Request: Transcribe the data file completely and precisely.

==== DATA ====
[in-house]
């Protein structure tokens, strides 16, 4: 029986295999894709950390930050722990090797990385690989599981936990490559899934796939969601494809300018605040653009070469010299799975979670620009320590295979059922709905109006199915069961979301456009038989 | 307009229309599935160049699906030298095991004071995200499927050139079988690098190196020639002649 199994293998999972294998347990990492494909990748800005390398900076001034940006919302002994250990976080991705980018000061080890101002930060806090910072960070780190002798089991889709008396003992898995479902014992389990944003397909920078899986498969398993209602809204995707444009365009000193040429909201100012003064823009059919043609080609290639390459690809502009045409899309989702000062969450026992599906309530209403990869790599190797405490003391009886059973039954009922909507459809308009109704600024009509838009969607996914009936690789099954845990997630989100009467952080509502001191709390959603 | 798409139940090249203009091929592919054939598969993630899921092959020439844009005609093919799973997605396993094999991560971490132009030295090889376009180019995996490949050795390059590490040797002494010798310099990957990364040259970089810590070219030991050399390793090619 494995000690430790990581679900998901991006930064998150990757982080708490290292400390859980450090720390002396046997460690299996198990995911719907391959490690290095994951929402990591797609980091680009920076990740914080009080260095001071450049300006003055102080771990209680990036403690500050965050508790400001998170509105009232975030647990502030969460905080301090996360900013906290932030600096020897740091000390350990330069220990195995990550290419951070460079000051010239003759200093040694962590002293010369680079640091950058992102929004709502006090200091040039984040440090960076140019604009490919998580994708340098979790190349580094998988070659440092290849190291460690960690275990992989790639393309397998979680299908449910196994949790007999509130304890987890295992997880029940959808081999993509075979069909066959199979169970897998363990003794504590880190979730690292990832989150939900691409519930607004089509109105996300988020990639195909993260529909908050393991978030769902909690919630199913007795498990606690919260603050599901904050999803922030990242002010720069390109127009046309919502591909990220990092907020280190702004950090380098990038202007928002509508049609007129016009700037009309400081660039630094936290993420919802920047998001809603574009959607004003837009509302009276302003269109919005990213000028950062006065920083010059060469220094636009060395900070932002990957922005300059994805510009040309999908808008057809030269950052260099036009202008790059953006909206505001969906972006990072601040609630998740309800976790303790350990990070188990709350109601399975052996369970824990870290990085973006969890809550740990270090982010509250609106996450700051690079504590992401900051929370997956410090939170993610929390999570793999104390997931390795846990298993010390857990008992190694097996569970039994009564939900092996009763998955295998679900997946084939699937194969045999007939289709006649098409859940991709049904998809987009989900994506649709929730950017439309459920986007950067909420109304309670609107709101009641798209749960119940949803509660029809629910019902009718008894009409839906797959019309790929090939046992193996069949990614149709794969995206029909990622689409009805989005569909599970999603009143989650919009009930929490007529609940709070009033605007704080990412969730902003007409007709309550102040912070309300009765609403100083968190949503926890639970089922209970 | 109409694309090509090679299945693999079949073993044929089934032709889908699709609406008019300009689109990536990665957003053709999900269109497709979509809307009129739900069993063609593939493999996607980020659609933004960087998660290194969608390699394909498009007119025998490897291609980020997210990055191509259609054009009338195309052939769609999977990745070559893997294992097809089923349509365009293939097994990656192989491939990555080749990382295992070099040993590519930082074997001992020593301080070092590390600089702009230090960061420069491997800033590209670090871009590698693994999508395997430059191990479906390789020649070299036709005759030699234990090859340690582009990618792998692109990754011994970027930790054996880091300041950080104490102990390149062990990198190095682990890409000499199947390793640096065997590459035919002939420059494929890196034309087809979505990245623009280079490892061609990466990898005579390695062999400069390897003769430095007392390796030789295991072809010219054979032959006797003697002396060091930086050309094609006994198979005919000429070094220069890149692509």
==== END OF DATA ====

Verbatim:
[in-house]
């Protein structure tokens, strides 16, 4: 029986295999894709950390930050722990090797990385690989599981936990490559899934796939969601494809300018605040653009070469010299799975979670620009320590295979059922709905109006199915069961979301456009038989 | 307009229309599935160049699906030298095991004071995200499927050139079988690098190196020639002649 199994293998999972294998347990990492494909990748800005390398900076001034940006919302002994250990976080991705980018000061080890101002930060806090910072960070780190002798089991889709008396003992898995479902014992389990944003397909920078899986498969398993209602809204995707444009365009000193040429909201100012003064823009059919043609080609290639390459690809502009045409899309989702000062969450026992599906309530209403990869790599190797405490003391009886059973039954009922909507459809308009109704600024009509838009969607996914009936690789099954845990997630989100009467952080509502001191709390959603 | 798409139940090249203009091929592919054939598969993630899921092959020439844009005609093919799973997605396993094999991560971490132009030295090889376009180019995996490949050795390059590490040797002494010798310099990957990364040259970089810590070219030991050399390793090619 494995000690430790990581679900998901991006930064998150990757982080708490290292400390859980450090720390002396046997460690299996198990995911719907391959490690290095994951929402990591797609980091680009920076990740914080009080260095001071450049300006003055102080771990209680990036403690500050965050508790400001998170509105009232975030647990502030969460905080301090996360900013906290932030600096020897740091000390350990330069220990195995990550290419951070460079000051010239003759200093040694962590002293010369680079640091950058992102929004709502006090200091040039984040440090960076140019604009490919998580994708340098979790190349580094998988070659440092290849190291460690960690275990992989790639393309397998979680299908449910196994949790007999509130304890987890295992997880029940959808081999993509075979069909066959199979169970897998363990003794504590880190979730690292990832989150939900691409519930607004089509109105996300988020990639195909993260529909908050393991978030769902909690919630199913007795498990606690919260603050599901904050999803922030990242002010720069390109127009046309919502591909990220990092907020280190702004950090380098990038202007928002509508049609007129016009700037009309400081660039630094936290993420919802920047998001809603574009959607004003837009509302009276302003269109919005990213000028950062006065920083010059060469220094636009060395900070932002990957922005300059994805510009040309999908808008057809030269950052260099036009202008790059953006909206505001969906972006990072601040609630998740309800976790303790350990990070188990709350109601399975052996369970824990870290990085973006969890809550740990270090982010509250609106996450700051690079504590992401900051929370997956410090939170993610929390999570793999104390997931390795846990298993010390857990008992190694097996569970039994009564939900092996009763998955295998679900997946084939699937194969045999007939289709006649098409859940991709049904998809987009989900994506649709929730950017439309459920986007950067909420109304309670609107709101009641798209749960119940949803509660029809629910019902009718008894009409839906797959019309790929090939046992193996069949990614149709794969995206029909990622689409009805989005569909599970999603009143989650919009009930929490007529609940709070009033605007704080990412969730902003007409007709309550102040912070309300009765609403100083968190949503926890639970089922209970 | 109409694309090509090679299945693999079949073993044929089934032709889908699709609406008019300009689109990536990665957003053709999900269109497709979509809307009129739900069993063609593939493999996607980020659609933004960087998660290194969608390699394909498009007119025998490897291609980020997210990055191509259609054009009338195309052939769609999977990745070559893997294992097809089923349509365009293939097994990656192989491939990555080749990382295992070099040993590519930082074997001992020593301080070092590390600089702009230090960061420069491997800033590209670090871009590698693994999508395997430059191990479906390789020649070299036709005759030699234990090859340690582009990618792998692109990754011994970027930790054996880091300041950080104490102990390149062990990198190095682990890409000499199947390793640096065997590459035919002939420059494929890196034309087809979505990245623009280079490892061609990466990898005579390695062999400069390897003769430095007392390796030789295991072809010219054979032959006797003697002396060091930086050309094609006994198979005919000429070094220069890149692509």